by Mary Ellen Hughes
“Death on Eat Street”
by JJ Cook
(Berkley Prime Crime, $7.99 each)
Reviewed by Ealish Waddell
Sometimes there’s nothing as tasty as a good cozy mystery, and two recent food-themed titles offer some juicy plots for armchair sleuths to chew on.
The hamlet of Cloverdale seems to have taken a shine to newly transplanted resident Piper Lamb and the homemade concoctions she sells in her shop, Piper’s Picklings. But then “The Pickled Piper,” aka the town bully, is found dead in Piper Lamb’s pickle barrel, and suspicion falls instantly on her assistant’s bohemian boyfriend. Piper and her neighbors throw themselves into playing detective, trying to clear his name, but as more townspeople are murdered and attacks of vandalism against Piper herself begin to escalate, she begins to fear that she may be the villain’s next target.
In “Death on Eat Street,” Zoe Chase finally has taken a giant leap toward her dream of opening her own restaurant, despite the disapproval of her posh parents and sexist ex. For now it’s just a dingy diner and a rickety food truck, but she’s beginning to make a name in the community with her inventive and addictive biscuit bowls. But when her biggest rival is found murdered in her truck, Zoe finds herself at the center of a tangled criminal investigation involving everyone from a celebrity chef to a former president.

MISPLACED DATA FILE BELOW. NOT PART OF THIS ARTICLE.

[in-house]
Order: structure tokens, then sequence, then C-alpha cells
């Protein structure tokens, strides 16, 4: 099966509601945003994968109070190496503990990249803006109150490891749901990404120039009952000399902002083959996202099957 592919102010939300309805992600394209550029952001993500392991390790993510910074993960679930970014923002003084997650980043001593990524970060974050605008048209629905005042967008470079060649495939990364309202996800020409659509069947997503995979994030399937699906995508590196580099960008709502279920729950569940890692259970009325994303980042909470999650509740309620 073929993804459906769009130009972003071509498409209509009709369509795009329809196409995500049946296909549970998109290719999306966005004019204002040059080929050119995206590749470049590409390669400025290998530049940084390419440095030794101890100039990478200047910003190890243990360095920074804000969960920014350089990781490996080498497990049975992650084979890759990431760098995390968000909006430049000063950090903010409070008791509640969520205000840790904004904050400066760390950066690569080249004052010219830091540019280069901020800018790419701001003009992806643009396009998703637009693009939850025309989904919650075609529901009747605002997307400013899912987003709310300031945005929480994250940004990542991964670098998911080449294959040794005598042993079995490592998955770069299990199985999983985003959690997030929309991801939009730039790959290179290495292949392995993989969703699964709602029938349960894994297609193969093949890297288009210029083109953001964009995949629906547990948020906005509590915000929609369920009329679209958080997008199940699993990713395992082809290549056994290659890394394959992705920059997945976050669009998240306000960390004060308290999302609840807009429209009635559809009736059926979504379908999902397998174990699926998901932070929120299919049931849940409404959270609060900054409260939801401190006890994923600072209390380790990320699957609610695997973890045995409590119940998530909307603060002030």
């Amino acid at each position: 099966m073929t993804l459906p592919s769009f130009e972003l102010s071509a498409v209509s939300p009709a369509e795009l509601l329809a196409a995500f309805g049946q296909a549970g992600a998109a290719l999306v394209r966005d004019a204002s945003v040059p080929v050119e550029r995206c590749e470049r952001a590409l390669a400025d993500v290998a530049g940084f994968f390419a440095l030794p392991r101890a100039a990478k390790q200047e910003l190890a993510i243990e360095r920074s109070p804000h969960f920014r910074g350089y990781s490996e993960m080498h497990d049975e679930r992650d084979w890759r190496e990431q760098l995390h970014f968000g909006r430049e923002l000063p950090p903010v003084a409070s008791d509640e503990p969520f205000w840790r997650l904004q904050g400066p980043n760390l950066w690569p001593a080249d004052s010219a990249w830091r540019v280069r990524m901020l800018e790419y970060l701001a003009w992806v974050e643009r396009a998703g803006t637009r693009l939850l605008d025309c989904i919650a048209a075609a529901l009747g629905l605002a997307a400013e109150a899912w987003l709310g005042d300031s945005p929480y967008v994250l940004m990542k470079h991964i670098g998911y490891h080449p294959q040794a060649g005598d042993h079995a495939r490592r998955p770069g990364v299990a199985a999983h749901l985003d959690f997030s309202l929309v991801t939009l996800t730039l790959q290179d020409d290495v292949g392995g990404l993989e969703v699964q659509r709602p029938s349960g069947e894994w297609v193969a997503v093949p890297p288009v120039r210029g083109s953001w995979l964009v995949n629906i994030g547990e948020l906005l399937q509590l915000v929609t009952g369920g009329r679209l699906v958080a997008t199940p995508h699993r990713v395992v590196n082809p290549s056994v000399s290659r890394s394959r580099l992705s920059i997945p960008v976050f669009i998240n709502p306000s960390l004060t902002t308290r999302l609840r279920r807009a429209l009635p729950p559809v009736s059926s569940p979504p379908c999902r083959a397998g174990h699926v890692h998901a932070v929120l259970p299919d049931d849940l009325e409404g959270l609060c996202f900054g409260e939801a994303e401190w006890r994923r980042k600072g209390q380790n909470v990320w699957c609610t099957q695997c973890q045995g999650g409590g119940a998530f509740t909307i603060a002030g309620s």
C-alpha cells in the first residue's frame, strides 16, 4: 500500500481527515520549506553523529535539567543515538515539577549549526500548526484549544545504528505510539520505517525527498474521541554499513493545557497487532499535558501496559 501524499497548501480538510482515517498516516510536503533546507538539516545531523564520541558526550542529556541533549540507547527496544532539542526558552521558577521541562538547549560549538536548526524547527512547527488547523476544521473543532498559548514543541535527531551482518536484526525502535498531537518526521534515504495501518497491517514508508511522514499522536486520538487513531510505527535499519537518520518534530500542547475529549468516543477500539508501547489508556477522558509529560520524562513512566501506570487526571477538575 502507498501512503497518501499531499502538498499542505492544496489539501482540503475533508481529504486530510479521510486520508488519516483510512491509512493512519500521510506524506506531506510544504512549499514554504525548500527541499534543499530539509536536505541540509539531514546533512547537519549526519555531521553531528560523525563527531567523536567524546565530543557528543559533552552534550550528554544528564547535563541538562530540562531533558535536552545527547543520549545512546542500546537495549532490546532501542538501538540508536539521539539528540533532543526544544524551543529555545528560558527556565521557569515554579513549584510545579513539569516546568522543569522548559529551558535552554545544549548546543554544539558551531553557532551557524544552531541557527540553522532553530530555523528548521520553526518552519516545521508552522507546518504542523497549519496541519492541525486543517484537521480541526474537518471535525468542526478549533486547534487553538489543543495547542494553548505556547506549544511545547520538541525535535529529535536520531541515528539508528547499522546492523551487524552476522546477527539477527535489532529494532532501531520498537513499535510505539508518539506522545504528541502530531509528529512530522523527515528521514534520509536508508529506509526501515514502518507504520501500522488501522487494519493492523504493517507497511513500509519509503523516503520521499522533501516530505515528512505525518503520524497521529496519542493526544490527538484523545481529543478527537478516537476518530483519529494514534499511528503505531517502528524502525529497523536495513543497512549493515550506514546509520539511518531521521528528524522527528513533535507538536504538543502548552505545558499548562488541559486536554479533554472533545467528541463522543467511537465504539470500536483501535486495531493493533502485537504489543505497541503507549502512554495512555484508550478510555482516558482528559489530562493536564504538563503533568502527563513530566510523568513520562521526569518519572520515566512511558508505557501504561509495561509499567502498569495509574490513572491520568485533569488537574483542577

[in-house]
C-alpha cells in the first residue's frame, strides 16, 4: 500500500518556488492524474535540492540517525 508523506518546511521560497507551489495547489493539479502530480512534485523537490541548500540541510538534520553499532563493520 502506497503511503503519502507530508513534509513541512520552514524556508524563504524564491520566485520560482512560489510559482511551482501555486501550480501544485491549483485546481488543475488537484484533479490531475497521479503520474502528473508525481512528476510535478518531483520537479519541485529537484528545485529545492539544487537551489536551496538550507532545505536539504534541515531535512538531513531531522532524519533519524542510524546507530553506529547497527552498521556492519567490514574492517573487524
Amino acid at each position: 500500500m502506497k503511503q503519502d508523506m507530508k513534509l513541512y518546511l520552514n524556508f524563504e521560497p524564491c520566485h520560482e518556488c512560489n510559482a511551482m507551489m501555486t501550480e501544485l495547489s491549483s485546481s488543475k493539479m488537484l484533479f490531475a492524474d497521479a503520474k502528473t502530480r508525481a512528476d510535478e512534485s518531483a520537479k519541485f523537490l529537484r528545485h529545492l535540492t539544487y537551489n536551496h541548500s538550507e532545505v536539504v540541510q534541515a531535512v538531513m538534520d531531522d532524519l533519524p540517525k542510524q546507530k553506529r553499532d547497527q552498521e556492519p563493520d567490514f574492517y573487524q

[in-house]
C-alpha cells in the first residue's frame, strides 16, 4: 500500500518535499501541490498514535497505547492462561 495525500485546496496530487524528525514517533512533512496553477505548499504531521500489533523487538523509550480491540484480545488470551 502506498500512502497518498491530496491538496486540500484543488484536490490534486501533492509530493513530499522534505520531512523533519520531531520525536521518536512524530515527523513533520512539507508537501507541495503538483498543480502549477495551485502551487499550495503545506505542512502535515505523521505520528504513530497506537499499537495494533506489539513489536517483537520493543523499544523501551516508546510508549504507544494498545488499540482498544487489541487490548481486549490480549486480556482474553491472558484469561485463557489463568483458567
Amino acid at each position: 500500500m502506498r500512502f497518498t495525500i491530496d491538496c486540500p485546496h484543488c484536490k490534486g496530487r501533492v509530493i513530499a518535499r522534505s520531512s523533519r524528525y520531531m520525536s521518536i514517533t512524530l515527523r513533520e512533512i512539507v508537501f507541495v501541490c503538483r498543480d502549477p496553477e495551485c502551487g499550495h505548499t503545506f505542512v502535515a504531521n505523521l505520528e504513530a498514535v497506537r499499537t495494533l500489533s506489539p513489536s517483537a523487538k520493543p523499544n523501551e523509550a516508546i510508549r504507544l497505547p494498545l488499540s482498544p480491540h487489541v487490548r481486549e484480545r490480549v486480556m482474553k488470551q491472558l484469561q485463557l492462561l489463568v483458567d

Although one novel is set in a small upstate New York town and the other in the streets of urban Alabama, both of these books are chock full of the spice, salt and interconnectedness of community life, both for good and for bad. Each also centers around a woman trying to reinvent her life in a culinary venture — and the inclusion of recipes in both is an especially delicious perk.